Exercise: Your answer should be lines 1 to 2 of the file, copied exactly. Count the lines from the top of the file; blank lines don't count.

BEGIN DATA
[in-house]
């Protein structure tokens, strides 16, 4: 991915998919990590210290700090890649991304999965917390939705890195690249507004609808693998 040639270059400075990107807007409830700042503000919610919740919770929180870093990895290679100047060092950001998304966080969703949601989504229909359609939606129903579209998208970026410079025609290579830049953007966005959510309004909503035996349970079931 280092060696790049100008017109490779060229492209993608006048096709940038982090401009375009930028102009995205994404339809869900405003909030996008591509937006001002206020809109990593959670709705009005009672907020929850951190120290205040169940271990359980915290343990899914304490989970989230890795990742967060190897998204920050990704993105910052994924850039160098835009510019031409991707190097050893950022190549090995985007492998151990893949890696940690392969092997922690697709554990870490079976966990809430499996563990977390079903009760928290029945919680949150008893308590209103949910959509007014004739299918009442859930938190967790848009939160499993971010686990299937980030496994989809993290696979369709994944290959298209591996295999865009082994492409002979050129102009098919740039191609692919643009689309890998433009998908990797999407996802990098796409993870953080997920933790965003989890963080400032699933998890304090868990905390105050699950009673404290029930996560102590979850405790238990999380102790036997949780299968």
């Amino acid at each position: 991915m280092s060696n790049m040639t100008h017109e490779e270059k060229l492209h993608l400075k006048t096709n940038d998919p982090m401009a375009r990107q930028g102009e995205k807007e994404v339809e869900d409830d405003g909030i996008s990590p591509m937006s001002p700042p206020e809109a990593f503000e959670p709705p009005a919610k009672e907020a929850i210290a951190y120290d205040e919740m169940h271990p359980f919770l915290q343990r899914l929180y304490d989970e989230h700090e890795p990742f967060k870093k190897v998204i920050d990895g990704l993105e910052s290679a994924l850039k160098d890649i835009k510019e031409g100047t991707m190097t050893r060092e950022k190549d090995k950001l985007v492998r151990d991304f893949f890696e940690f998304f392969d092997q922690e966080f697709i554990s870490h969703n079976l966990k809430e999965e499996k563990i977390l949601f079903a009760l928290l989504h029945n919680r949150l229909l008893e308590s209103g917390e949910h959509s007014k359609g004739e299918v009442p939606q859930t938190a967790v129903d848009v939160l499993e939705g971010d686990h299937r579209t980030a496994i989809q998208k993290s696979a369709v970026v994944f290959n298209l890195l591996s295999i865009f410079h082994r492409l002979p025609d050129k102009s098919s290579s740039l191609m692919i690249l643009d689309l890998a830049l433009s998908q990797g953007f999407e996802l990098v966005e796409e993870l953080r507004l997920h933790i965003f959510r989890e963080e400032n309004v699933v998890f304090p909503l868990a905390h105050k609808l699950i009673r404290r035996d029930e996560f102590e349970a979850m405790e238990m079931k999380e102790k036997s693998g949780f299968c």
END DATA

[in-house]
């Protein structure tokens, strides 16, 4: 991915998919990590210290700090890649991304999965917390939705890195690249507004609808693998 040639270059400075990107807007409830700042503000919610919740919770929180870093990895290679100047060092950001998304966080969703949601989504229909359609939606129903579209998208970026410079025609290579830049953007966005959510309004909503035996349970079931 280092060696790049100008017109490779060229492209993608006048096709940038982090401009375009930028102009995205994404339809869900405003909030996008591509937006001002206020809109990593959670709705009005009672907020929850951190120290205040169940271990359980915290343990899914304490989970989230890795990742967060190897998204920050990704993105910052994924850039160098835009510019031409991707190097050893950022190549090995985007492998151990893949890696940690392969092997922690697709554990870490079976966990809430499996563990977390079903009760928290029945919680949150008893308590209103949910959509007014004739299918009442859930938190967790848009939160499993971010686990299937980030496994989809993290696979369709994944290959298209591996295999865009082994492409002979050129102009098919740039191609692919643009689309890998433009998908990797999407996802990098796409993870953080997920933790965003989890963080400032699933998890304090868990905390105050699950009673404290029930996560102590979850405790238990999380102790036997949780299968």